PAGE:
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A particular accounting system, though useful or necessary as a business aid, may not fit the different requirements when a State seeks to tax values created by business within its borders. That may be due to the fact that a State in attempting to place upon a business extending into several states its fair share of the burden of taxation is faced with the impossibility of allocating specifically the profits earned by the processes conducted within its borders. Furthermore, the particular system used may not reveal the facts basic to the State's determination.
The tax in dispute is for the calendar year 1936. Butler Brothers paid the minimum tax of $25, asserting that it operated in California during 1935 at a loss of $82,851. The tax commissioner made an additional assessment of $3,798.43 which Butler Brothers paid, together with interest, under protest. This suit was brought to recover back the amount so paid on the theory that the method of allocation employed by the tax commissioner attributed to California income derived wholly from business done without that State. Butler Brothers challenged the California's Bank and Corporation Franchise Tax Act (act) as applied. The act's tax was applied to corporations doing business within the state and the tax was measured by the corporation's net income for the preceding year.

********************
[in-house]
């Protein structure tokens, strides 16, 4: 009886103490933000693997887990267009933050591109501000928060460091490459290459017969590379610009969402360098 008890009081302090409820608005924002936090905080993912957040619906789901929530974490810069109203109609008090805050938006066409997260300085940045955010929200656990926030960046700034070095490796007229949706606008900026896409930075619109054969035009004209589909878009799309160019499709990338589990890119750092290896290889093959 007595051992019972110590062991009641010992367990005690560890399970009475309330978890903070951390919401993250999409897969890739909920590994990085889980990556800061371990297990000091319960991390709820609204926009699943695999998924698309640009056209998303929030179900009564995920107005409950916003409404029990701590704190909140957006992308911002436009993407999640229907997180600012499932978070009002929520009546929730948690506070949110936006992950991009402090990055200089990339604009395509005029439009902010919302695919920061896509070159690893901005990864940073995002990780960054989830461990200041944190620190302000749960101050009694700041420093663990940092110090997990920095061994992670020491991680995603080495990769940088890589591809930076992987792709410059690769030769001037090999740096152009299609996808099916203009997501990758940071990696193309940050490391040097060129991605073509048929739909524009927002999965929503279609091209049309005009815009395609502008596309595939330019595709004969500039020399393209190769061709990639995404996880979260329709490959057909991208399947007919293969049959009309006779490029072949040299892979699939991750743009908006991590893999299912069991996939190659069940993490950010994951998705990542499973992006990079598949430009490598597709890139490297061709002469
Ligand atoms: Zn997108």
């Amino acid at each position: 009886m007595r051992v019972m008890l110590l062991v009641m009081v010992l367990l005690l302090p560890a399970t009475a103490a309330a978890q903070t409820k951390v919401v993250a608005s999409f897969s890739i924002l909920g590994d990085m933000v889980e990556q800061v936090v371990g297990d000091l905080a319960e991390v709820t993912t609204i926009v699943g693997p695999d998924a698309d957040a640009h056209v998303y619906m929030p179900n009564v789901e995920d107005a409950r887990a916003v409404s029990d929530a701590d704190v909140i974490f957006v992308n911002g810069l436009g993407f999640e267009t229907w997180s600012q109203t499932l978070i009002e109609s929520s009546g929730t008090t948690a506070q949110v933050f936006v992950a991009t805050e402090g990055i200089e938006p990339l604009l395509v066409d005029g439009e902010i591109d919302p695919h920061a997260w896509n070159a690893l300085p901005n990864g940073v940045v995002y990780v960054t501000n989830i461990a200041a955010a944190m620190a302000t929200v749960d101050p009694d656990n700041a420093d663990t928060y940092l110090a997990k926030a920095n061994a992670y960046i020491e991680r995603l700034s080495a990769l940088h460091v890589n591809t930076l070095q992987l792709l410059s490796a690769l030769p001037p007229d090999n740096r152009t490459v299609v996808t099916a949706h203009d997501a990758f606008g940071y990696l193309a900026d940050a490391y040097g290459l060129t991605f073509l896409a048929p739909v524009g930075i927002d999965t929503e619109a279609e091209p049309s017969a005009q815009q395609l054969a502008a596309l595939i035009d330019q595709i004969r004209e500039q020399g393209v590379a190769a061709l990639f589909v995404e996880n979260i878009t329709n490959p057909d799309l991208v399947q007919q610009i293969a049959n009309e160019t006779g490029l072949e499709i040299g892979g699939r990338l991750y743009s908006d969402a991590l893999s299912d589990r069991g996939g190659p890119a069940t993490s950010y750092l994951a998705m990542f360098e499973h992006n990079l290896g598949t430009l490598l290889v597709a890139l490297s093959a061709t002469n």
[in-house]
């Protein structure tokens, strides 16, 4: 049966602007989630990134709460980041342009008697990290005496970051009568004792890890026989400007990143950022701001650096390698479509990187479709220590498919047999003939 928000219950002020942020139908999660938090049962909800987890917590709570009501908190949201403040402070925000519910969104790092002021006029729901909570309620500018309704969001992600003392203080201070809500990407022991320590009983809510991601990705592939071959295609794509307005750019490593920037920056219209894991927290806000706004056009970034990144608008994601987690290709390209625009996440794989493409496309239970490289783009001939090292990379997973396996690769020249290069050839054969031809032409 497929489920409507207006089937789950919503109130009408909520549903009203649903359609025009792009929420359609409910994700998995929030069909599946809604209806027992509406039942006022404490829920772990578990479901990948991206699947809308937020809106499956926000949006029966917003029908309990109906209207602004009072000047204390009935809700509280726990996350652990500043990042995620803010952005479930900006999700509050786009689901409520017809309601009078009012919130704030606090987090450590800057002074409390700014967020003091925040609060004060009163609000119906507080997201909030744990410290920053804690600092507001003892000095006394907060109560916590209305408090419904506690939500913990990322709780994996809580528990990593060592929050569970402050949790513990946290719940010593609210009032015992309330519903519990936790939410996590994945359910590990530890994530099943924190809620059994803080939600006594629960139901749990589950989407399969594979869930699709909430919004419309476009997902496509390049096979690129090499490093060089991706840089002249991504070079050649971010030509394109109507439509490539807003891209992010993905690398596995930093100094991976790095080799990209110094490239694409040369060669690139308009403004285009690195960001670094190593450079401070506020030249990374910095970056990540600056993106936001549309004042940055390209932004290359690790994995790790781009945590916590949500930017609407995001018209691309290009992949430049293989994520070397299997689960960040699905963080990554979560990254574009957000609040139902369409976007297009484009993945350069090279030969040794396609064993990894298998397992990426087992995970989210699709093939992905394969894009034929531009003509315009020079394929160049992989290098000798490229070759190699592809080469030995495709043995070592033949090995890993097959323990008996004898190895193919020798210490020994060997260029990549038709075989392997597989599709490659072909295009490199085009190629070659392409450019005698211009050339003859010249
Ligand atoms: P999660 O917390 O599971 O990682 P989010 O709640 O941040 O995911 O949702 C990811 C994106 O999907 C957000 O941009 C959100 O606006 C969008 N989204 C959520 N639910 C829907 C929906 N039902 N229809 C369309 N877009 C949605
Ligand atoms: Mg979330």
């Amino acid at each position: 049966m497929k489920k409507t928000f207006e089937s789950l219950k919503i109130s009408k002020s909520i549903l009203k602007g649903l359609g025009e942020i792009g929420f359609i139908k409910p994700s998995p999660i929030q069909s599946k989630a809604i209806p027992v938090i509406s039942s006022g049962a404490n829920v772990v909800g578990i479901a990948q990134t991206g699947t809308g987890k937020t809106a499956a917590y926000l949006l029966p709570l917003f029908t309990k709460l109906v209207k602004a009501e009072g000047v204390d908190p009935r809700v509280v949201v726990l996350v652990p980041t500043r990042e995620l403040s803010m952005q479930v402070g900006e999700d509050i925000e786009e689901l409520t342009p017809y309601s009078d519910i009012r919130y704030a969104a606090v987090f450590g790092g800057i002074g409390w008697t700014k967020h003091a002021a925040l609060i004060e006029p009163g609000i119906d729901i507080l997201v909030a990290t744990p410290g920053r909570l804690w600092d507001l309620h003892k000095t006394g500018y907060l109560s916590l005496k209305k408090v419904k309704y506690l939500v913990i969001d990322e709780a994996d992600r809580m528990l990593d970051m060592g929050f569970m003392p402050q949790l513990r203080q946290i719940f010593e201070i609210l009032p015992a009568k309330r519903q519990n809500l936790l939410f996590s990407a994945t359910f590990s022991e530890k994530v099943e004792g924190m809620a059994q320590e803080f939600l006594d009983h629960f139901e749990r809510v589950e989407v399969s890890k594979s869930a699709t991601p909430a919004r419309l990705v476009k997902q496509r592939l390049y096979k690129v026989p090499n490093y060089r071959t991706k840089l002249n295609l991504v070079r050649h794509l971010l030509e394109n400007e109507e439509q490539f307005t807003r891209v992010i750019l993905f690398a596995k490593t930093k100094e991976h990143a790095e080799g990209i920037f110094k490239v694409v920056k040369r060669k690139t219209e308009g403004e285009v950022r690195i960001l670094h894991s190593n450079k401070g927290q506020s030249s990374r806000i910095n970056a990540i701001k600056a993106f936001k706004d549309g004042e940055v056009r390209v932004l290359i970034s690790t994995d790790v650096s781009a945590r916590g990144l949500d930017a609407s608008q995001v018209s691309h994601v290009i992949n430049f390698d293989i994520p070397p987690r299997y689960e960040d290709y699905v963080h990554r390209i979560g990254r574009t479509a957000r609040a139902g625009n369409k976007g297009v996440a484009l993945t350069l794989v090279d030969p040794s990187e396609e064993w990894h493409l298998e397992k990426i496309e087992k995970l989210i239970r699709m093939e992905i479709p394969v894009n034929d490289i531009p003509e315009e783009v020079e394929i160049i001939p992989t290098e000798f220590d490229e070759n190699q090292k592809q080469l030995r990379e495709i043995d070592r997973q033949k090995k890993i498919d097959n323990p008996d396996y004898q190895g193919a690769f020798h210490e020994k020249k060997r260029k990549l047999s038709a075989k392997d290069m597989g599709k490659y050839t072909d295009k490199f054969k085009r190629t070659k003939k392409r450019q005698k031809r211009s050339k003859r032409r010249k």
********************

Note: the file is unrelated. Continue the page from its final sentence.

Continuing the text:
Was the act constitutional as applied?
The court found the tax commissioner’s method of allocation proper as fairly calculated to assign to California that portion of the net income "reasonably attributable" to the business done there. The tax assessed by the tax commissioner was, therefore, acceptable, and the act itself was constitutional as applied.